Tuesday, September 04, 2012

US Rachets Up Tension with Israel over Iran

Report: U.S. Won't Back Israeli Strike If Iran Doesn't Attack American Assets in Gulf
-Shimon Shiffer     

The U.S. has indirectly informed Iran, via two European nations, that it would not back an Israeli strike against the country's nuclear facilities, as long as Tehran refrains from attacking American assets in the Persian Gulf, such as military bases and aircraft carriers, Yediot Ahronot reported. 
(Ynet News)

Israeli Leader Calls for "Clear Red Line" on Iran -Josef Federman

Israel's prime minister urged the international community to get tougher against Iran, saying that without a "clear red line," Tehran will not halt its nuclear program. Israel has warned that the Iranians are quickly approaching weapons capability and that the threat of force must be seriously considered. The U.S. says sanctions and international diplomacy must be given more time to work.

Netanyahu told his Cabinet that a new report issued by the UN nuclear agency showing progress in the Iranian nuclear program "confirms what I have been saying for a long time - the international sanctions are burdening Iran's economy, but they are not delaying the development of the Iranian nuclear program." "The international community is not drawing a clear red line for Iran, and Iran does not see international determination to stop its nuclear program," Netanyahu said.
(AP-Washington Post)

Official: Israel Increasingly Feels It Has No One to Rely on But Itself -Ilan Ben Zion

A senior Israeli official said the combination of Iran's progress toward the bomb, the failure of the U.S. to "set red lines" for Iran, and the increasingly critical comments by the chairman of the U.S. Joint Chiefs of Staff have left Israel with "a sharpened sense that it has no one to rely upon but itself," Israel's Channel 2 TV reported.

Gen. Martin Dempsey said that he did not want "to be complicit" if Israel were to strike at Iran's nuclear facilities. A source in Jerusalem called Dempsey's comments "strange" and said they characterized the failure of the U.S. to take a determined position against Iran's nuclear drive.

"It is strange that next to the oaths and blood libels of [Iran's Ayatollah] Khamenei...and the IAEA report - which states that Iran is speeding up uranium enrichment under its nose - the American chief of staff decides to talk about [an Israeli strike] rather than giving a determined message to the Iranians," the source said.
(Times of Israel)

To Calm Israel -David E. Sanger & Eric Schmitt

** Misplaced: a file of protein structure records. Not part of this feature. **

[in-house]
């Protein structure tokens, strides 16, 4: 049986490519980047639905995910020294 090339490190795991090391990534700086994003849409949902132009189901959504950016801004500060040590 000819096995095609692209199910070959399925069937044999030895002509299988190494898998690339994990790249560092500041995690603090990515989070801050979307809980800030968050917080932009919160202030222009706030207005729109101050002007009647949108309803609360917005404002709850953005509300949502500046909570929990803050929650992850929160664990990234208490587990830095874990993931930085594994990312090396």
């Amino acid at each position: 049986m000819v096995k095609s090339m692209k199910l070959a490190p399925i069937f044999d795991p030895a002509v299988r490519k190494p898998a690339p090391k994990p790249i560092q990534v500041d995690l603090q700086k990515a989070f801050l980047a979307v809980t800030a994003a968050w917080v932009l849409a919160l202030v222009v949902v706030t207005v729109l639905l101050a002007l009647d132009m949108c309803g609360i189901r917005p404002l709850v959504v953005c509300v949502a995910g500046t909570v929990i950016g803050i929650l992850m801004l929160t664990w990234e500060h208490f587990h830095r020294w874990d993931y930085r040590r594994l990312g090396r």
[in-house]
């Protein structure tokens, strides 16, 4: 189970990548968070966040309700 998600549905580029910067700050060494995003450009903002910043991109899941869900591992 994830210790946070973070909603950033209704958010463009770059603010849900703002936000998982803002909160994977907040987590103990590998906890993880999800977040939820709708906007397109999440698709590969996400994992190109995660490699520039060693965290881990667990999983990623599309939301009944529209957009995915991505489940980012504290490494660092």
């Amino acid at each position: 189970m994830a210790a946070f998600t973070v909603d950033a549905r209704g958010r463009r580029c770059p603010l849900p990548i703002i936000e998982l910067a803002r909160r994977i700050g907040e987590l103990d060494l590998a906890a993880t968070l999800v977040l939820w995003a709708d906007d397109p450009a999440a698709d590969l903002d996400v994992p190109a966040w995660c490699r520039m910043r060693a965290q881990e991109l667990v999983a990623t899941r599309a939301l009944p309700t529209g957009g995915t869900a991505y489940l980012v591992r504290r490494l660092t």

Even if Mr. Obama set a clear “red line” now, its credibility may be questionable. According to a tally by Graham Allison, the Harvard expert on nuclear conflict, the United States and its allies have allowed Iran to cross seven previous “red lines” over 18 years with few consequences.
[New York Times]


U.S. Denies Report of Secret Iran Contacts -Mark Felsenthal

The White House denied an Israeli newspaper report that accused Washington of secretly negotiating with Tehran to keep the U.S. out of a future Israel-Iran war.

Iran/Hizbullah's Training Base in Nicaragua -Philip Podolsky 

    Iran has established a training base in northern Nicaragua near the border with Honduras that is used by Hizbullah, Israel Radio reported.

     Sources estimate that the trainees, supplied from Tehran, are preparing for retaliatory attacks against U.S. and Israeli targets in the event of a military strike on Iran's nuclear facilities.

(Times of Israel)


LHwrites said...

It is a terrible and terribly complex situation. If Iraq taught us anything it is that "intelligence" is not perfect. Israel will do what it feels it must to survive but I think in the end a clear and immediate nuclear violation will bring a united action and anything short of that may require Israel to make a judgement call. The problem is, as I have stated here before, the world and technology has changed over the years and it is not clear to anyone that Israel could accomplish what it needs to alone. Another bad situation in a terribly troubling part of the world. Many of Iran's Arab neighbors though do not support a nuclear Iran. This may end up forcing a united action against Iran.

Bruce said...

That would be quite nice. But in the absence of leadership on the issue, it's unlikely to develop.